“Power tends to corrupt.”
Lord Acton is rightly famous for his saying:
Apparently, the British baron and historian wrote this in a letter to an Anglican bishop!
Power can be dangerous. It seems to be intoxicating, causing serious lapses in moral judgment and self-control. We see it everywhere: from Roman Catholic cardinals and bishops who fail to follow their own teachings on sexual behavior, to politicians who seek personal wealth and prestige at the expense of the law and the interests of their own constituencies.
King David fell into this trap in a terrible way. He coveted another man’s wife (Bathsheba), slept with her, and had her husband – a loyal soldier – killed. It doesn’t get much worse than this. (The amazing thing is that our Bible records this horror about one of the great heroes of Hebrew history. Scripture’s honesty is refreshing…the Bible doesn’t shy away from the truth.)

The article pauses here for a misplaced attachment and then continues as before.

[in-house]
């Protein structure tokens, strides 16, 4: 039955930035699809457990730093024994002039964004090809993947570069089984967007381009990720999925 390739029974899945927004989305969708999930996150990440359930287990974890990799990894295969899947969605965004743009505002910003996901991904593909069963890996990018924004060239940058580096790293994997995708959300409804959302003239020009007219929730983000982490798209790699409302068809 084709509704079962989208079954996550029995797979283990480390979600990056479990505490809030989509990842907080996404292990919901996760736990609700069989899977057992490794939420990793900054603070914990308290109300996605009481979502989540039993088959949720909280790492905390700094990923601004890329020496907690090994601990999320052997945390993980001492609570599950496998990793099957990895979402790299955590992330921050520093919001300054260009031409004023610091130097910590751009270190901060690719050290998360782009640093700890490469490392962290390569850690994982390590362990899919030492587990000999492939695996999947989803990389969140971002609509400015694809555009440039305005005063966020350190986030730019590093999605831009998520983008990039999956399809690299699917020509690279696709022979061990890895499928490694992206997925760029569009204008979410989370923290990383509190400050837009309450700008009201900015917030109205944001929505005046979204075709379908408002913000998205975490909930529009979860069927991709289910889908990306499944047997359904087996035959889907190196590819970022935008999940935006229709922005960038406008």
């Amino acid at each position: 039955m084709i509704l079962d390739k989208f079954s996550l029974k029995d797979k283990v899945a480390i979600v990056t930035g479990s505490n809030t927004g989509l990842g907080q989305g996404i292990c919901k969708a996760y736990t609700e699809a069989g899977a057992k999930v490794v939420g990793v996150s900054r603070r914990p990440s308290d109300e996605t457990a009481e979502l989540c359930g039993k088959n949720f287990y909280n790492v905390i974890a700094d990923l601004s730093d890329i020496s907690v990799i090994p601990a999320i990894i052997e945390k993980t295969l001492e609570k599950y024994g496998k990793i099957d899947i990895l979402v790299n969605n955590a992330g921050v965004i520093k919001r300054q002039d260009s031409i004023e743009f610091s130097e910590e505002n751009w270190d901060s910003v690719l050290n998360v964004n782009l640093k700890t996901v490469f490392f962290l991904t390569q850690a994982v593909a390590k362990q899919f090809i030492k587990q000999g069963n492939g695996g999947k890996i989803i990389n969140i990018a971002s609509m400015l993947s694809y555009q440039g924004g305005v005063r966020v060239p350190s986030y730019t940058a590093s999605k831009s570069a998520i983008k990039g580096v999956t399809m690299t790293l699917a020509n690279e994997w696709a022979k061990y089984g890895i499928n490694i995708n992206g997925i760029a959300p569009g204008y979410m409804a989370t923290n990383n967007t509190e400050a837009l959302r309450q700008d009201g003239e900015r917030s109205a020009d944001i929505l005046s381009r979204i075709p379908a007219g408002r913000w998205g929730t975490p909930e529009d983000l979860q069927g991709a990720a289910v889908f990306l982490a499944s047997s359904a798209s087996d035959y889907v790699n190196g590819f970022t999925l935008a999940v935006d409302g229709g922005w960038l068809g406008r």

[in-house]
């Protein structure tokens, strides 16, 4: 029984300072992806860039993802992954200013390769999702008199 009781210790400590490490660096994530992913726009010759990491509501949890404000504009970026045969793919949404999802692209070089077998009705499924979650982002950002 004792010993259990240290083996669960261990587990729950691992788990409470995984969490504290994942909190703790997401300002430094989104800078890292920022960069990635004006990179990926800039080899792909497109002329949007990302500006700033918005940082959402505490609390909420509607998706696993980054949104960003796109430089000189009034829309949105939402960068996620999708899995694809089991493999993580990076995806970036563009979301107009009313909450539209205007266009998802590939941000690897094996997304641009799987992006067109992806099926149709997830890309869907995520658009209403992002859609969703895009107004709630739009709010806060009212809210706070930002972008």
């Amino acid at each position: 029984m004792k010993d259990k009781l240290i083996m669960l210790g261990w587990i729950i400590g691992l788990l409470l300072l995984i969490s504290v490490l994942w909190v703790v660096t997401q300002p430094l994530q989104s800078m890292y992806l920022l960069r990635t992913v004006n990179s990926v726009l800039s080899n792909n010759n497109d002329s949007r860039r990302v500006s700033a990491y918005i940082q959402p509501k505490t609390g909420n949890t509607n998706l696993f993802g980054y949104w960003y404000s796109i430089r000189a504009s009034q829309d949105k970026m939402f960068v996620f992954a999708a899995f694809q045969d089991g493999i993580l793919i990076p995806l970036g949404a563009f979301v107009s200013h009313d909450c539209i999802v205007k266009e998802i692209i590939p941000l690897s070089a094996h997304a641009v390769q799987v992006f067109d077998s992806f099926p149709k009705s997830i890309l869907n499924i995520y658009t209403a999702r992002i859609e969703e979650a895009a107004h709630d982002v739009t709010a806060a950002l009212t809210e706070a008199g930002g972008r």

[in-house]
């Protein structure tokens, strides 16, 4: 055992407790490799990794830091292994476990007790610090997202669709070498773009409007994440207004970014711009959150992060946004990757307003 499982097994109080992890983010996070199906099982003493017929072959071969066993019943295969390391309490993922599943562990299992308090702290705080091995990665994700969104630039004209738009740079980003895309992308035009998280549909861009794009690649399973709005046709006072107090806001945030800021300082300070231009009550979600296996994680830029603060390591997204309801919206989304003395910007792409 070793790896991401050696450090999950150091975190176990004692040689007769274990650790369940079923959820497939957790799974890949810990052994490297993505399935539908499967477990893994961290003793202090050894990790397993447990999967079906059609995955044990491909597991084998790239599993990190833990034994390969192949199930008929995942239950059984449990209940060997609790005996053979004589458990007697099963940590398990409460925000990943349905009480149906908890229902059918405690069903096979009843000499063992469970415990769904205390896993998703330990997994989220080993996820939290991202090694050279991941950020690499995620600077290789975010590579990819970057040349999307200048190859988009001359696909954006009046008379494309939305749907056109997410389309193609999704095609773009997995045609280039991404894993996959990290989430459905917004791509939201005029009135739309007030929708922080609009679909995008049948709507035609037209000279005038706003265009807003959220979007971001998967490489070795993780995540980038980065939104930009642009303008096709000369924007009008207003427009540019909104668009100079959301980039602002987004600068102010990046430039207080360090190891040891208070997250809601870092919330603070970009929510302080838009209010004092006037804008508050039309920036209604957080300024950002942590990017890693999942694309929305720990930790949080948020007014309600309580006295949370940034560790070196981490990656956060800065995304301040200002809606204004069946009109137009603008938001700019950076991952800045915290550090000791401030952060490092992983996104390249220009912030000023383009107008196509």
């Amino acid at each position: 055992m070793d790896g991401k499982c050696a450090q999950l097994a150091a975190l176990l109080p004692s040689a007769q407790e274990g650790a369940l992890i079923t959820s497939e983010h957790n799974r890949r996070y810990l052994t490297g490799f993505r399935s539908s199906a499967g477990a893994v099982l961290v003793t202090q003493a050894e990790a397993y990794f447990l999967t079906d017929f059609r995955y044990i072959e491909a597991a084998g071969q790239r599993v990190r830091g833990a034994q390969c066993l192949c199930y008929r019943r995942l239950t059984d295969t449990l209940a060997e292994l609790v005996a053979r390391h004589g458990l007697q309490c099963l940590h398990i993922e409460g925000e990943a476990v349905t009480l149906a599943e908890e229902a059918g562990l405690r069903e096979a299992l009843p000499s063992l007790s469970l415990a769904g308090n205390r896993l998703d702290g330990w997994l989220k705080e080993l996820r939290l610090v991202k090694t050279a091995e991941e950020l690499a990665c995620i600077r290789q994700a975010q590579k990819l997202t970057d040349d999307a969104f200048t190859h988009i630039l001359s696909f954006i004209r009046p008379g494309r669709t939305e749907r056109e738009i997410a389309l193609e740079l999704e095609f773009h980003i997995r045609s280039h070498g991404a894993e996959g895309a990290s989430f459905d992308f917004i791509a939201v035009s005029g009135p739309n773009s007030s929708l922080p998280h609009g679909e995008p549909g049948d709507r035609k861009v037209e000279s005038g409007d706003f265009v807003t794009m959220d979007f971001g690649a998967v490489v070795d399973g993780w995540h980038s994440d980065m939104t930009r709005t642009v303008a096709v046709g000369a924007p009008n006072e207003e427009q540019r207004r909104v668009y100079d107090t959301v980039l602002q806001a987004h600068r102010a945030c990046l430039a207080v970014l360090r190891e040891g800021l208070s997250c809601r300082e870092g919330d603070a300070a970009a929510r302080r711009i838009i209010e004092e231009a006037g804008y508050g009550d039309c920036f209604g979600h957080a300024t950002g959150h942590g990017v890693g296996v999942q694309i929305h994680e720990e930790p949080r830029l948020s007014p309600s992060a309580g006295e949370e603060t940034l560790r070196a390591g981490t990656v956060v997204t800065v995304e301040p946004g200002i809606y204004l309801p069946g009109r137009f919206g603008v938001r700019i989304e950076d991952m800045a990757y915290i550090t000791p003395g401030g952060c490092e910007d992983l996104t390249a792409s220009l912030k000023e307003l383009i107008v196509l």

- One of the symptoms of the abuse of power is the sacrifice of truth. This is one of the things that scares me so much about the present political climate: lies are being told shamelessly, without regard to objective facts. This runs contrary to Christian teaching. As Presiding Bishop Curry wrote, “We believe that truth is morally central to our personal and public lives.” The Decalogue includes the commandment: “You shall not bear false witness.”
Jesus comes to us as truth incarnate: embodied truth – put into practice in Jesus’ life and teaching. Our job is to embody truth ourselves: to resist falsehoods and prevarications, to challenge those who shamelessly lie, and to live according to the creed we profess. JBM